Perhaps I’m jaded but I has assumed that in American that no sexual activity—no matter how despicable—could be considered a crime if it were consensual and didn’t involve permanent injury or the exchange of money.
What is the standard that the legal system uses to justify criminalizing this form of consensual sexual activity? One way is to question whether adult incest can ever be truly consensual. As law professor J. Dean Carro told Salon.com:
Karen’s older brother told her that there was nothing wrong with him touching her body. And he seemed to know a lot more at age 14 than she did at age six. This progressed gradually and steadily from touching above the clothes to actual rape that continued for years. Eventually Karen’s older brother went on to get married and have a family, appearing just fine to nearly everyone in the community. He left his younger sister, now in her late twenties, emotionally, sexually and spiritually crippled.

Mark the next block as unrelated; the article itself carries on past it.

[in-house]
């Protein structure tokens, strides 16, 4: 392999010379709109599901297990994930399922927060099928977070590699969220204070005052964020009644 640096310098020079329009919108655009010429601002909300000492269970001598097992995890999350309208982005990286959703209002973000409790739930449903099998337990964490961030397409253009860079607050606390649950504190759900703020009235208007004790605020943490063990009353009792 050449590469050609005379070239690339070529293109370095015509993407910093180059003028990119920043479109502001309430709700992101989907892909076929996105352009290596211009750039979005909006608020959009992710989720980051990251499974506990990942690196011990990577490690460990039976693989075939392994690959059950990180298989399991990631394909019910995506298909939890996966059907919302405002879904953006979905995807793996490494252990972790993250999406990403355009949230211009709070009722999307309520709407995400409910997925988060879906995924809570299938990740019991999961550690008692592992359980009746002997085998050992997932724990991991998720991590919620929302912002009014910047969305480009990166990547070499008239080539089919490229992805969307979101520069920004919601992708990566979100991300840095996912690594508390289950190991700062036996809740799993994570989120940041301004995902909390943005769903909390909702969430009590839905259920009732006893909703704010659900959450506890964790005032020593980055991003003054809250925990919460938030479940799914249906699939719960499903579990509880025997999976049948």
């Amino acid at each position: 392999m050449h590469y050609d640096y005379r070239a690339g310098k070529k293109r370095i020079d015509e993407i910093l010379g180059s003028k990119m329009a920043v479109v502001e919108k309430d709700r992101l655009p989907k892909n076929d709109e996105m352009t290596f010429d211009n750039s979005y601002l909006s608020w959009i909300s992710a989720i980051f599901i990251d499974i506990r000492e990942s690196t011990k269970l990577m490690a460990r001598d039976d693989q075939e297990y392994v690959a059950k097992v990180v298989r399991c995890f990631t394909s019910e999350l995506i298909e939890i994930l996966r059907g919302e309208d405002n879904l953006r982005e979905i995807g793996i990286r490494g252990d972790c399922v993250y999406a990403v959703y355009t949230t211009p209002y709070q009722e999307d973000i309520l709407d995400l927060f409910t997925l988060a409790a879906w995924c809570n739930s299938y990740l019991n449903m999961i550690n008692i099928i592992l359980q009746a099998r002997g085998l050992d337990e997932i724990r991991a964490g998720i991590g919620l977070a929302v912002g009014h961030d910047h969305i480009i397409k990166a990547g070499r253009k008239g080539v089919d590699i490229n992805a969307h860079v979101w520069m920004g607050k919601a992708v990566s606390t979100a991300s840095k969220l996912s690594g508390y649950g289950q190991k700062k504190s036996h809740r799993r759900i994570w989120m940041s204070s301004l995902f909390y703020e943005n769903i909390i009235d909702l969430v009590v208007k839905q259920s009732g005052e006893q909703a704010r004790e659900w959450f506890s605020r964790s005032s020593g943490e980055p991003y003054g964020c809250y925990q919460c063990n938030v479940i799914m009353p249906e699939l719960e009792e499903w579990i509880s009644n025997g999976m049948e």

There are 50 young women with backgrounds similar to Karen’s in just one recently formed support group for women. They all grew up in Jewish homes and they have all been sexually abused. These are the ones who have the courage to step forward.
Thank God it is now beginning to come to light, and victims are starting to learn that they are not the only ones with this secret corrosive problem. We have the opportunity to take necessary constructive actions. Not only can we support those who are already victims, we can implement effective prevention education to stop the growth of abuse in our communities.